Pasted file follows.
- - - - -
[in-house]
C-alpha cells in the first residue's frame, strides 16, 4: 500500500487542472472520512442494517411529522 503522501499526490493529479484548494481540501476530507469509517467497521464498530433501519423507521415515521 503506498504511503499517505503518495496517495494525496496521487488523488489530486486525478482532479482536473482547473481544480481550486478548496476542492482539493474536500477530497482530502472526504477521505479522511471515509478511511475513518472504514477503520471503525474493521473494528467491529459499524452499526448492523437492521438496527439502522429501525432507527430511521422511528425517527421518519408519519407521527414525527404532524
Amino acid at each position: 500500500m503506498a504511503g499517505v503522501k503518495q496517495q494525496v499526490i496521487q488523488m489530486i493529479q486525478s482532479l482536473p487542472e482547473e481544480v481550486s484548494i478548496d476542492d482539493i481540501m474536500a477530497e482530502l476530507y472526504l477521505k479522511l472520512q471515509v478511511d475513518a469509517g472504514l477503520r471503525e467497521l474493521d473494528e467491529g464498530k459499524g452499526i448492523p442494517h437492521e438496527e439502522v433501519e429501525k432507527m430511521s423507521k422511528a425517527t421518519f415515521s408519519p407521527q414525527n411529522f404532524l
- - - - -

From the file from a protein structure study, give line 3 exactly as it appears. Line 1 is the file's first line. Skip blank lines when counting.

Amino acid at each position: 500500500m503506498a504511503g499517505v503522501k503518495q496517495q494525496v499526490i496521487q488523488m489530486i493529479q486525478s482532479l482536473p487542472e482547473e481544480v481550486s484548494i478548496d476542492d482539493i481540501m474536500a477530497e482530502l476530507y472526504l477521505k479522511l472520512q471515509v478511511d475513518a469509517g472504514l477503520r471503525e467497521l474493521d473494528e467491529g464498530k459499524g452499526i448492523p442494517h437492521e438496527e439502522v433501519e429501525k432507527m430511521s423507521k422511528a425517527t421518519f415515521s408519519p407521527q414525527n411529522f404532524l